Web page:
Wed. Oct 20th, 2021

Washington DC – As Democratic lawmakers in the United States struggling to defend the Biden administration against increasing criticism of the country’s chaotic withdrawal from Afghanistan, a new tactic emerges: emphasizes the role of former President Donald Trump.

During a congressional hearing on Monday, US Secretary of State Antony Blinken emphasized that President Joe Biden had inherited a Trump agreement with the Taliban stipulating that all US troops would leave Afghanistan by May this year.

The US withdrawal end of August, shortly after the Taliban control taken over of the country, became a crisis for Biden, who experienced widespread condemnation from Republicans and media commentators, as well as asks for his resignation.

Now the president’s supporters in Congress support a defense that focuses on the policies of the previous administration towards the Taliban.

While Republicans slammed Blinken and the current administration during Monday’s trial, Democratic lawmakers focused their questions and remarks on Trump’s talks with the Taliban.

‘We inherited a deadline [for withdrawal]; we did not inherit a plan, ‘Blinken told the Foreign Affairs Committee (HFAC). Congressman Brad Sherman, a Democrat in California, replied, ‘No plan; it’s amazing that it was not much, much worse. ”

In February 2020, the Trump administration sign an agreement with the Taliban securing the withdrawal of all foreign forces from Afghanistan and guaranteeing that “Afghan soil will not be used against the security of the United States and its allies”.

The agreement also resulted in the release of 5,000 Taliban prisoners as part of a prisoner exchange with the U.S. government, which was not backed by the U.S. government, which did not participate in the talks that led to the agreement.

Biden, who took office in January, later moved the withdrawal date to the end of August.

After the Taliban entered Kabul last month, U.S. forces — still in control of the airport in the capital — began an evacuation operation to oust U.S. citizens, third-country nationals and Afghan allies.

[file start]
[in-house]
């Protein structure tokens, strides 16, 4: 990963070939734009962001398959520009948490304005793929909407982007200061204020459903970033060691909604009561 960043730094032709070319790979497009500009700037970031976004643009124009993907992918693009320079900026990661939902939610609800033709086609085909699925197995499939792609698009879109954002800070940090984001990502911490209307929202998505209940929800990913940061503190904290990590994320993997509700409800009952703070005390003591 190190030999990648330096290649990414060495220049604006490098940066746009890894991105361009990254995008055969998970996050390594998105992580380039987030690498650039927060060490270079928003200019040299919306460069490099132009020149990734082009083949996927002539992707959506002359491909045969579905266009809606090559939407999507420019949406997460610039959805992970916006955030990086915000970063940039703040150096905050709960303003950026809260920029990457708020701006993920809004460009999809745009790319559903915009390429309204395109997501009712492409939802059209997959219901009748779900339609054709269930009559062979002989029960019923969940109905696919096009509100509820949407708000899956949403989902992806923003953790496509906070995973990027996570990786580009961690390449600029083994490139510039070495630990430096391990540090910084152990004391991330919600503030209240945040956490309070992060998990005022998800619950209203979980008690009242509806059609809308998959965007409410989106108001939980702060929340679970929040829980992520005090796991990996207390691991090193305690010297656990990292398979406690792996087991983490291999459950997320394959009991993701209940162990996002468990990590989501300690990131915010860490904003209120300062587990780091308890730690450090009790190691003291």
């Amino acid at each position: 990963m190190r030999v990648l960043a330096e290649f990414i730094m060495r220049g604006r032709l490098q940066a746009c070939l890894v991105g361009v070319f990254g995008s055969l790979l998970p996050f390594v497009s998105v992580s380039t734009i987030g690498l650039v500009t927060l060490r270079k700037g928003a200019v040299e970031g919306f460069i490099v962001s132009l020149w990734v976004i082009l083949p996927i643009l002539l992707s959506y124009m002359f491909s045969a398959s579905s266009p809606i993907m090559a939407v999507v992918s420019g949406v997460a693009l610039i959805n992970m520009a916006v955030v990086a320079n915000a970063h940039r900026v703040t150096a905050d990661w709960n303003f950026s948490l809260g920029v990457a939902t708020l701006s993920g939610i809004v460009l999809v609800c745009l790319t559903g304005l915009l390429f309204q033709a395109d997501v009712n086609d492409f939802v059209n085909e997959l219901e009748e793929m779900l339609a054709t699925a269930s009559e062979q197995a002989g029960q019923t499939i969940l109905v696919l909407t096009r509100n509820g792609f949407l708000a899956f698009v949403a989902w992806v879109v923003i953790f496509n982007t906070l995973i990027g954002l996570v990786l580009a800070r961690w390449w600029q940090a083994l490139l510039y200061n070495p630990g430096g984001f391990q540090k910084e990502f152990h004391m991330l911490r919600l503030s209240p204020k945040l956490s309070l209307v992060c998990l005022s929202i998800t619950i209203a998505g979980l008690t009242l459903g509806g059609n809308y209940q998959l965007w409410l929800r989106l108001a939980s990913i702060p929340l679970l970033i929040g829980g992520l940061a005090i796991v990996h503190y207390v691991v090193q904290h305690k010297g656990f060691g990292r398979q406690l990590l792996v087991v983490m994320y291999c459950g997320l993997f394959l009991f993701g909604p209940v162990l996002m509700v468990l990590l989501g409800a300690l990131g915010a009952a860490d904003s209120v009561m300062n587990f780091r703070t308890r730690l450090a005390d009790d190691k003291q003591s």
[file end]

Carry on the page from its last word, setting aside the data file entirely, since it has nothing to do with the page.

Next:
The evacuations were marred by chaos and a suicide bombing 175 people killed, including 13 U.S. service members.

“When President Biden took office in January, he inherited an agreement reached by his predecessor with the Taliban to remove all remaining U.S. troops by May 1 this year,” Blinken told the HFAC on Monday.

‘As part of the agreement, the previous administration urged the Afghan government to release 5,000 Taliban prisoners – including some top war commanders. Meanwhile, it reduced our own presence of power to 2500 troops. ”

Blinken added that Biden had no choice but to finalize the withdrawal or escalate the war and venture attacks on American forces.

Republican fury

But Republicans were furious with the US president, accusing him of leaving Washington’s allies and allowing Afghanistan to become a ‘terrorist haven’.

“The administration’s turbulent exit from Afghanistan is possibly the worst foreign policy disaster in US history,” Republican Steve Chabot told Blinken on Monday. “You have essentially surrendered that country and its people to the good mercy of the Taliban, and the Taliban have no good mercy.”

Chris Smith, another Republican, called on Blinken, while his colleague Brian Mast accused the administration of manipulating intelligence on the prospect of a Taliban takeover after the US withdrawal.

“We do not have to hear lies,” said Mast, a Florida representative, while HFAC Democratic chairman Gregory Meeks reminded Mast that his time was up.

In his own remarks, Meeks notes the Republicans’ criticism of the withdrawal, but also highlights the 2020 agreement negotiated by Trump and his then Secretary of State Mike Pompeo.

‘I ask where the protest was when the Trump administration overthrew the Afghan government to conclude an agreement with the Taliban? Ask Meeks. ‘And where was this protest when then-President Trump and Secretary Pompeo agreed to withdraw all troops by May 2021?

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